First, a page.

EGU21-2506, updated on 14 Feb 2023
EGU General Assembly 2021
© Author(s) 2023. This work is distributed under
the Creative Commons Attribution 4.0 License.

Evaluating atmospheric rivers and their influence on precipitation in the Arctic - comparing observational with reanalysis data

Melanie Lauer1, Annette Rinke2, Irina Gorodetskaya3, and Susanne Crewell1
Melanie Lauer et al.
  • 1University of Cologne , Institute of Geophysics and Meteorology, Meteorology, Germany (
  • 2Alfred Wegener Institute, Helmholtz Centre for Polar and Marine Research, Research Unit Potsdam, Germany (
  • 3Centre for Environmental and Marine Studies, Department of Physics, University of Aveiro, Aveiro, Portugal

The Arctic as a whole has been experiencing significant warming and moistening with several potential factors at play. In general, the warming amplifies the Arctic hydrological cycle. There are two processes which could affect the water vapour content in the Arctic. These are the enhanced local evaporation due to reduced sea-ice concentration and extent and the modified poleward moisture transport from lower latitudes due to changing circulation patterns. An important contribution to the total poleward moisture transport comes from Atmospheric rivers (ARs). ARs have rare occurrence but are associated with anomalously high moisture transport compared to tropical cyclones. ARs are typically associated with not only moisture but also with significant heat advection. They can bring precipitation as rain and/or snow. Moreover, additional feedbacks can occur: the warming effect of the ARs on the surface, coupled with rain lowering surface albedo, can cause thinning and melting of Arctic sea ice and snow. This, in turn, could increase the relative role of the local evaporation compared to the moisture transported from lower latitudes.

In this study, we investigate the relationship between the poleward moisture transport by ARs and the precipitation in the Arctic. The focus is on AR events during the ACLOUD (May/June 2017) and AFLUX (March/April 2018) campaign within the Collaborative Research Center “Arctic Amplification: Climate Relevant Atmospheric and Surface Processes, and Feedback Mechanisms (AC)3”. For these campaigns, existing AR catalogues with the input of ERA5 reanalyses are used to detect AR events. Six ARs are detected: two coming from Siberia and four from the Atlantic.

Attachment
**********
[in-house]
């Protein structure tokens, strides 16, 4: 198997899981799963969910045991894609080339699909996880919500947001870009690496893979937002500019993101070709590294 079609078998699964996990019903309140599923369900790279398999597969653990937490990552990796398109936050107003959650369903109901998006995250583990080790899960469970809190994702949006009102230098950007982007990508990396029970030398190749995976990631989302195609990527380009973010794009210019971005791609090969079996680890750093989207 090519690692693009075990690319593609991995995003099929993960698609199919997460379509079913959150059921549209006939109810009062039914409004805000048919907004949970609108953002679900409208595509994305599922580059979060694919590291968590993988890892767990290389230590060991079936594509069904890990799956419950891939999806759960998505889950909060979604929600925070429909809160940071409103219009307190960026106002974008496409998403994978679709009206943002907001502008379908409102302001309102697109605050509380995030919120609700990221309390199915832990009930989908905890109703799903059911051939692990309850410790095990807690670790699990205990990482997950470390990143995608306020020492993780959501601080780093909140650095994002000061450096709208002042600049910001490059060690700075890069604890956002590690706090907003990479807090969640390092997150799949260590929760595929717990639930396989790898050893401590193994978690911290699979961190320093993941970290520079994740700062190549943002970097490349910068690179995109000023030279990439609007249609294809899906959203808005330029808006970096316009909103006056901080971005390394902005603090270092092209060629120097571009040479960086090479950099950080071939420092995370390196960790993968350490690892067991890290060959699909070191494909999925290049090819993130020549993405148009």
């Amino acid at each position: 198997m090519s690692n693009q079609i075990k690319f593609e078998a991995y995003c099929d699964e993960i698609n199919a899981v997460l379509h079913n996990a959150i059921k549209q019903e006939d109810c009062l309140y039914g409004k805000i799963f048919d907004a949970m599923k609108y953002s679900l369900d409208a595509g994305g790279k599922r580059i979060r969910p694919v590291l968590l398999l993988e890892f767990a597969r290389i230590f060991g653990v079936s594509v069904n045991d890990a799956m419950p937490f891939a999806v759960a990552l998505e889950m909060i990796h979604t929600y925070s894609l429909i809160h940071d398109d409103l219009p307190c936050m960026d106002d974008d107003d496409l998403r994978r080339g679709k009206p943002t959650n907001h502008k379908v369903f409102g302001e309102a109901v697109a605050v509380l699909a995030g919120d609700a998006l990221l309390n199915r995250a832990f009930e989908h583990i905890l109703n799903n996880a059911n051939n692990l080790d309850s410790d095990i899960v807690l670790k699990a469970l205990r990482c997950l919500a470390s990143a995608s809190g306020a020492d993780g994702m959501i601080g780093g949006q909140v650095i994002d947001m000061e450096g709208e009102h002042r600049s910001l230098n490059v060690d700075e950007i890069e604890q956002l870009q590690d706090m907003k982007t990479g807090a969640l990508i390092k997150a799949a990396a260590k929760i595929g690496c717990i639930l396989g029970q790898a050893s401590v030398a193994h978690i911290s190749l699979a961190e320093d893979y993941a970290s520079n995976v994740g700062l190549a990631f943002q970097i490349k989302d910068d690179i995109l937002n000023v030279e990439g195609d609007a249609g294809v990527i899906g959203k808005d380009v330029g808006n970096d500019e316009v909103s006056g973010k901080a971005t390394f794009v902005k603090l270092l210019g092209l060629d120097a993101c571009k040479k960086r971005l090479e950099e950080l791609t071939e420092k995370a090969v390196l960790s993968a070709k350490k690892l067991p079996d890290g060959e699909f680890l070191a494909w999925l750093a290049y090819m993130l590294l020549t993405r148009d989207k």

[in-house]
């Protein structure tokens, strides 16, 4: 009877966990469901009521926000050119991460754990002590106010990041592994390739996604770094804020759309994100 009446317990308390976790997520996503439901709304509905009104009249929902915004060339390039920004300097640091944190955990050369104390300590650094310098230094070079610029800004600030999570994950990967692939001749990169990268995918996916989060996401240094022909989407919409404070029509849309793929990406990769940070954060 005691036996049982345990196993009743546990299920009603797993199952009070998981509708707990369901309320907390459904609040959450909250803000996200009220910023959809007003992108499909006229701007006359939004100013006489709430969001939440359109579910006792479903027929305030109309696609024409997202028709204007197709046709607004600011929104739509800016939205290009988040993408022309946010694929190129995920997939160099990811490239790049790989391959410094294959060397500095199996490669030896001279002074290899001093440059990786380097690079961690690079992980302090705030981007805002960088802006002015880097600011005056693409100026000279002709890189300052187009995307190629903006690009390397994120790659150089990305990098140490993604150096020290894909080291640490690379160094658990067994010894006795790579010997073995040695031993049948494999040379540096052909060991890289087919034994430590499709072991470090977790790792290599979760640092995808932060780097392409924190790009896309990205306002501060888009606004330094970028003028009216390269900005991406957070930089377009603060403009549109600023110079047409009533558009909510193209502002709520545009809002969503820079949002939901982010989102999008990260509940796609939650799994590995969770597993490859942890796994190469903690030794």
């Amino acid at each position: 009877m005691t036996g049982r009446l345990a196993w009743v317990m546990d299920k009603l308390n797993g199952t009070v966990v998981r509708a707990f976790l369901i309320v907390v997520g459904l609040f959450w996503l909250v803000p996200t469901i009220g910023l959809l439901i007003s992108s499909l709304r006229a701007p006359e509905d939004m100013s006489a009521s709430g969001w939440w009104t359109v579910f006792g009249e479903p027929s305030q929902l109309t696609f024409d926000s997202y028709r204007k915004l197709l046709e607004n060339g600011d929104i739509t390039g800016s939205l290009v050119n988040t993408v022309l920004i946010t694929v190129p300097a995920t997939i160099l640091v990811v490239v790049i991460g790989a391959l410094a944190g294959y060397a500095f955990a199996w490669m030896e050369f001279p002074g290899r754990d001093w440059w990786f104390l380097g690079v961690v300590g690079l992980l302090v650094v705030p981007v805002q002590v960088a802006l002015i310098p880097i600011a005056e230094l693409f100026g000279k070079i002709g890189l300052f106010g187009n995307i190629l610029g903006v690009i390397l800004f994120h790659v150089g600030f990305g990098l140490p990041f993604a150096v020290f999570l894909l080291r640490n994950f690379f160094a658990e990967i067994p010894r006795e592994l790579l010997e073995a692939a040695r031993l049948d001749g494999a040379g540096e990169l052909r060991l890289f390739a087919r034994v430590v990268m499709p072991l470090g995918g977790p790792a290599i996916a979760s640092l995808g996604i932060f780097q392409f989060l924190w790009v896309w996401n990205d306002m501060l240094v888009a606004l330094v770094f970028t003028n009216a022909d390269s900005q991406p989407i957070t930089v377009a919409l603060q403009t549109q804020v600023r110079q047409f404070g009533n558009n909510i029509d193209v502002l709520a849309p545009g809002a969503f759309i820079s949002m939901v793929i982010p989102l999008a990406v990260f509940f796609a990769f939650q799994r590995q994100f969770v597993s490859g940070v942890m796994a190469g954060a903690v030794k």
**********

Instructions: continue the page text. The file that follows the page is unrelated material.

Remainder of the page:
These AR events are analysed in terms of the macro- and microphysical precipitation properties, including frequency, intensity, and type of precipitation (rain or snow).  For this purpose, we use ERA5 reanalyses data for the water vapour transport, precipitation amount and type, rain and snow profiles (convective, large-scale, total), as well as vertical profile of hydrometeors. Reanalysis products are evaluated using a set of observational data (satellite data and ground-based remote sensing measurements). This new multi-parameter, multi-dataset set will allow to investigate the occurrence of ARs and its influence on precipitation in the Arctic for the last decades.


“We gratefully acknowledge the funding by the Deutsche Forschungsgemeinschaft (DFG, German Research Foundation) –Projektnummer 268020496 –TRR 172, within the Transregional Collaborative Research Center “ArctiC Amplification: Climate Relevant Atmospheric and SurfaCe Processes, and Feedback Mechanisms (AC)3.“

How to cite: Lauer, M., Rinke, A., Gorodetskaya, I., and Crewell, S.: Evaluating atmospheric rivers and their influence on precipitation in the Arctic - comparing observational with reanalysis data, EGU General Assembly 2021, online, 19–30 Apr 2021, EGU21-2506,, 2021.


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